The audiences for ad-free streaming services like Netflix and Disney+ have coincided with significant investments in content. That programming includes scripted shows that generate buzz and win awards, but are expensive to produce.
“We continue to think that viewing of professional video is going to roughly relate to spending on content,” Brian Wieser, global president of business intelligence at GroupM, a media buying unit of WPP, said in this interview with Beet.TV. “It’s a really accurate model to think about the share of spending that a given entity has on content relative to others and their share of viewing.”
As an example, he cited Netflix as a company that generates 7% of U.S. viewership activity, which is in line with its 7% share of the total amount that media outlets spend on video content. By the same reasoning, audiences are likely to shift their viewing habits as media companies re-allocate their content spending.
“That’s really the driver here. When a network owner and a streaming services owner says, ‘we’re going to shift $2 billion of spending from our traditional linear network into our streaming service,’ you should reasonably expect that the eyeballs will follow the money,” Wieser said. “If there’s more, better content, people will watch it. They will, in fact, pay for it.”
Tolerance For Advertising
As more consumers watch programming streaming platforms with fewer or no commercial breaks, their tolerance for advertising is changing. Marketers and media outlets need to consider these shifts as they compete for consumer attention.
Streaming “environments are unlikely to have anything like the advertising experiences or in terms of the volume of ads that we see in traditional linear TV,” Wieser said. “That really has a lot of implications for marketers who historically relied on the reach and frequency capacity of television to satisfy a given goal.”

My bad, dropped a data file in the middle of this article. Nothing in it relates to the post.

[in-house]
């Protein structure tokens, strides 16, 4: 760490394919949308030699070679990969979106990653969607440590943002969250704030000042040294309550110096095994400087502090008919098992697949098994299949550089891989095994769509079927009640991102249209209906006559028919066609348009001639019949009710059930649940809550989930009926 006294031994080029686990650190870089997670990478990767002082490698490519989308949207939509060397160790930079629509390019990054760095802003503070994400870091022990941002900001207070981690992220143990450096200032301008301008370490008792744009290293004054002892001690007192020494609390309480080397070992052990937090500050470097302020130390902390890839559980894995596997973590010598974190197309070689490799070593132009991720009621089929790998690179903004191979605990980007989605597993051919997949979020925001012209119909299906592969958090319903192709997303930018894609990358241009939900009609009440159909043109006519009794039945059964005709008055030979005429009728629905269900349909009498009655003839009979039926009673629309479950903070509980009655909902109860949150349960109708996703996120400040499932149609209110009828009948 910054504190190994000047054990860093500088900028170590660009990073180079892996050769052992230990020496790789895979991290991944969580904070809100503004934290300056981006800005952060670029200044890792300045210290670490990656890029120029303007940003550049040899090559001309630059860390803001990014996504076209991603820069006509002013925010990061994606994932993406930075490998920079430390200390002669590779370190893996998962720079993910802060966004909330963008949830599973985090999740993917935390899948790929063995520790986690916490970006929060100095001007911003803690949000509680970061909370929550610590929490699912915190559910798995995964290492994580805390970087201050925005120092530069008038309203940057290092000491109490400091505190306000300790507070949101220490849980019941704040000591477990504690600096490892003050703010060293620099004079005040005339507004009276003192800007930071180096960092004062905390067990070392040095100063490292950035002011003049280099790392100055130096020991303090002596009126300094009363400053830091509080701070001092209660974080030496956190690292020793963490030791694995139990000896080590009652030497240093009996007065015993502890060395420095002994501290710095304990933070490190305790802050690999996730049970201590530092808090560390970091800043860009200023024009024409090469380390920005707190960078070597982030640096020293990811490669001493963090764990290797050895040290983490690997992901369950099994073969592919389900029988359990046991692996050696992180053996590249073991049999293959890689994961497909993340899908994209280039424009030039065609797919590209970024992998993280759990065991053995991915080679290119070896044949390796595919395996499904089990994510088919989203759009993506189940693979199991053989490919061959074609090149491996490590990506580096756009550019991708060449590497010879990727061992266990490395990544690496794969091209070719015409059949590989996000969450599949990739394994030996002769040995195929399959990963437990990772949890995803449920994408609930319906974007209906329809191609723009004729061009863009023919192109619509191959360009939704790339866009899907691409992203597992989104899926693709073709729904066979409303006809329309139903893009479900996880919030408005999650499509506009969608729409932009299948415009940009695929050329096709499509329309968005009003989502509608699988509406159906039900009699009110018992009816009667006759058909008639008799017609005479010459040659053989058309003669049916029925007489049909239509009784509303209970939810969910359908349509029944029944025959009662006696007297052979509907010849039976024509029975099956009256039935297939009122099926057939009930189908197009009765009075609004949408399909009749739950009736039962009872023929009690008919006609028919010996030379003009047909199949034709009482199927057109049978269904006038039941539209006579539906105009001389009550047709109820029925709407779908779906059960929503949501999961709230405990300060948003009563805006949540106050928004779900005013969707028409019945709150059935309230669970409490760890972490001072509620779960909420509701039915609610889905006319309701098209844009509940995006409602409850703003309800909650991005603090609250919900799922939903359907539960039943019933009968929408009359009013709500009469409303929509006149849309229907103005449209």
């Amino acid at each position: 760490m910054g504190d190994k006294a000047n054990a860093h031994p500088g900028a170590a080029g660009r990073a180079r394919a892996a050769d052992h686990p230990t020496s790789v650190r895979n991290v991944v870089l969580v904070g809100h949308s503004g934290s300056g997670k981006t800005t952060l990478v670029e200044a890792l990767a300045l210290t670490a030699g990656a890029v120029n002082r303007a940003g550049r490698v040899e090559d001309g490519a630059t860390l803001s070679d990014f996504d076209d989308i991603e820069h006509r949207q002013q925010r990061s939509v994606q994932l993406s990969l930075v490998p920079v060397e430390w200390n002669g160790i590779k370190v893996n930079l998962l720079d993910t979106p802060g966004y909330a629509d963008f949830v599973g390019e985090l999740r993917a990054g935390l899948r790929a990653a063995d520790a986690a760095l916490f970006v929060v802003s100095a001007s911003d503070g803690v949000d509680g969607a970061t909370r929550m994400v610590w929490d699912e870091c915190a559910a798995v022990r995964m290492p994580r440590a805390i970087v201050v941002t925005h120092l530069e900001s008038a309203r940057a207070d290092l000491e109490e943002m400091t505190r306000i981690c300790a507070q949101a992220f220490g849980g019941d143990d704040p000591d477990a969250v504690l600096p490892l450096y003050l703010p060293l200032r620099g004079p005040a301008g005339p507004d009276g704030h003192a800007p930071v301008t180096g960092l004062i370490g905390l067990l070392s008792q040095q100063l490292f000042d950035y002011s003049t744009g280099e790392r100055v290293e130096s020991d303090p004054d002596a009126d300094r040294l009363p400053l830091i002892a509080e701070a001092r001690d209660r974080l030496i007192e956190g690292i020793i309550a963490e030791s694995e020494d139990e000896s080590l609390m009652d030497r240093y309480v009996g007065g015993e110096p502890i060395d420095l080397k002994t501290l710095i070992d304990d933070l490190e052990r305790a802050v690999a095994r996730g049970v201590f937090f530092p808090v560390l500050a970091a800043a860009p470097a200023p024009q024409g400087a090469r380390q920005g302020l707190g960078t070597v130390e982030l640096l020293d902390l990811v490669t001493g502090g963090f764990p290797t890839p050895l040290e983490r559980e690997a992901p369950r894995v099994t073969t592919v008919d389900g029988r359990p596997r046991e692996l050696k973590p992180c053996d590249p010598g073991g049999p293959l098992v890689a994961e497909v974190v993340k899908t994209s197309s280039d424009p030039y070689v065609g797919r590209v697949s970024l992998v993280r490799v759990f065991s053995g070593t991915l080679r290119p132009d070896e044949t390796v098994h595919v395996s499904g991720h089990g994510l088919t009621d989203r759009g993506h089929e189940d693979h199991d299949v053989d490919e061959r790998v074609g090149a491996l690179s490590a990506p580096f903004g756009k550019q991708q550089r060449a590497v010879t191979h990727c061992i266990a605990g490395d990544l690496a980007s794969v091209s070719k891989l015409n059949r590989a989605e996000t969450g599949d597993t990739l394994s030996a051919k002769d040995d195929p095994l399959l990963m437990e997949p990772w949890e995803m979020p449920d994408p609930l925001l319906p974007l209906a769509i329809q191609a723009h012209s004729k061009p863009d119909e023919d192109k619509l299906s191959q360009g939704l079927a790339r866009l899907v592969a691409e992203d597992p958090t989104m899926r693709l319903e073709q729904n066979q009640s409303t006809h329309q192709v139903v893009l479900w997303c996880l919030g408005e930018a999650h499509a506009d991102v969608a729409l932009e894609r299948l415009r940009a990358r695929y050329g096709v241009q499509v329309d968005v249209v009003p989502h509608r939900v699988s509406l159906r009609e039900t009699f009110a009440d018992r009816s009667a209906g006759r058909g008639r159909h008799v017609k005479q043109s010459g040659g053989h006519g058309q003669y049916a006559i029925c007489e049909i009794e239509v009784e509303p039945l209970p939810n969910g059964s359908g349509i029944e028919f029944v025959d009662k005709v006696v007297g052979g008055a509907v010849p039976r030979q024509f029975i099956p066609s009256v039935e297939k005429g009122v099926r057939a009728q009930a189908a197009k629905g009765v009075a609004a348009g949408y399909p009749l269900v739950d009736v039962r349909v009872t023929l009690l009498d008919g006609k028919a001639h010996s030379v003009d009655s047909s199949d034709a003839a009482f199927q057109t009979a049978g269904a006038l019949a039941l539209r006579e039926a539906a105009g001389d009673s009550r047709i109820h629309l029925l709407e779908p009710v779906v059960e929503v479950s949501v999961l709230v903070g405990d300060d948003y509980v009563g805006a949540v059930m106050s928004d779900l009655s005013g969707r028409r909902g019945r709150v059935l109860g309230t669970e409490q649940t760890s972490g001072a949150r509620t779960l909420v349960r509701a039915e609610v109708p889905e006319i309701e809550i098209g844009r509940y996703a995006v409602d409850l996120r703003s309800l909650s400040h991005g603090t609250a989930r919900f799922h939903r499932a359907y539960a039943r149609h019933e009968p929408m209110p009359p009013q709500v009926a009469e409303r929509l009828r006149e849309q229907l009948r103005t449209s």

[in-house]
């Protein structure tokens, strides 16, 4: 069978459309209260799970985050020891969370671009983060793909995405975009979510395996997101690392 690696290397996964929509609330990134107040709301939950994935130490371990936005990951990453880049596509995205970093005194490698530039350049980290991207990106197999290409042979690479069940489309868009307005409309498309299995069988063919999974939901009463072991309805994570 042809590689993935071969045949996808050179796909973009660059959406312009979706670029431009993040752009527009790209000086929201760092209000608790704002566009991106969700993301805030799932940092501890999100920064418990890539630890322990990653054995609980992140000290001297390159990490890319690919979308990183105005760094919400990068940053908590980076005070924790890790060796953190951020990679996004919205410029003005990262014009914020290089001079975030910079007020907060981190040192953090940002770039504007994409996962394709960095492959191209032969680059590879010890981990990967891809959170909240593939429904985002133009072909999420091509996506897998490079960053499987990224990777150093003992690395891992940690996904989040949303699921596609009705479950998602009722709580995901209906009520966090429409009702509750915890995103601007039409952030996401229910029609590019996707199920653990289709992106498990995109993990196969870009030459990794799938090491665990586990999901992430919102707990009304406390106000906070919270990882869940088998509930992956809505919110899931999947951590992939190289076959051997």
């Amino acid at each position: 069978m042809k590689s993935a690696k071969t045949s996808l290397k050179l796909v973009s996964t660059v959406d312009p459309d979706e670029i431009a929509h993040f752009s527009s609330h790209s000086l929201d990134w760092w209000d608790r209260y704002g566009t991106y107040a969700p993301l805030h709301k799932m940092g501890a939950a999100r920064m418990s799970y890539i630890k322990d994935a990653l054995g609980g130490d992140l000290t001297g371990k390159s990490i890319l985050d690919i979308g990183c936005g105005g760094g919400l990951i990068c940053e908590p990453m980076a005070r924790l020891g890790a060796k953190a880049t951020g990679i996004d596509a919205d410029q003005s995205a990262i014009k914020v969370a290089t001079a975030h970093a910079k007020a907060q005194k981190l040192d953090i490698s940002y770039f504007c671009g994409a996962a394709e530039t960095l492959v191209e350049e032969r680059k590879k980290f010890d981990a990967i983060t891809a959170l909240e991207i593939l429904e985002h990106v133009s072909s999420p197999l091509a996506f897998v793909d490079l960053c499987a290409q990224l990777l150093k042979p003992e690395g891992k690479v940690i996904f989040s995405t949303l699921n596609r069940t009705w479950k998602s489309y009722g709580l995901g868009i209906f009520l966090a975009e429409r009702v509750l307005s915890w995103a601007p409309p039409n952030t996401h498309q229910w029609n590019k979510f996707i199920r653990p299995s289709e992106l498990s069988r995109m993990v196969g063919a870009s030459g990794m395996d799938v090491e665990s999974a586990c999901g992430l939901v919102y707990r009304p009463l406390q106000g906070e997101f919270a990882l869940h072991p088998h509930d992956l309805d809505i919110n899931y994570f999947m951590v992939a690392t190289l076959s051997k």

Consumer studies have shown that people will tolerate and even enjoy commercials – as in the case of the Super Bowl, when ads match or even exceed the football game in capturing public attention. Wieser cautions that these consumer studies can show interviewer bias. GroupM has performed its own studies to more accurately capture people’s attitudes about advertising.
“If you left open-ended questions in the hands of consumers around advertising — whether or not they like it and want more of it — I think you’d find pretty uniformly the answer is ‘no,’” he said. “There are definitely exceptions where you have fantastic creative, where you have really endemic marketers whose products and brands are really aligned with what a consumer is doing within a niche hobby.”
Fewer U.S. consumers than in the past said they will tolerate advertising if it means that can lower their streaming costs, according to GroupM’s tracking survey. The finding indicates that marketers and media outlets need to be mindful of ad loads.
“The tolerance for ad-supported streaming services is probably diminishing. It could very well be that just consumers are just tired of watching programming with 12 minutes an hour,” Wieser said. “You might find very different tolerances depending on again, how you frame the question, but also what the underlying offering is.”
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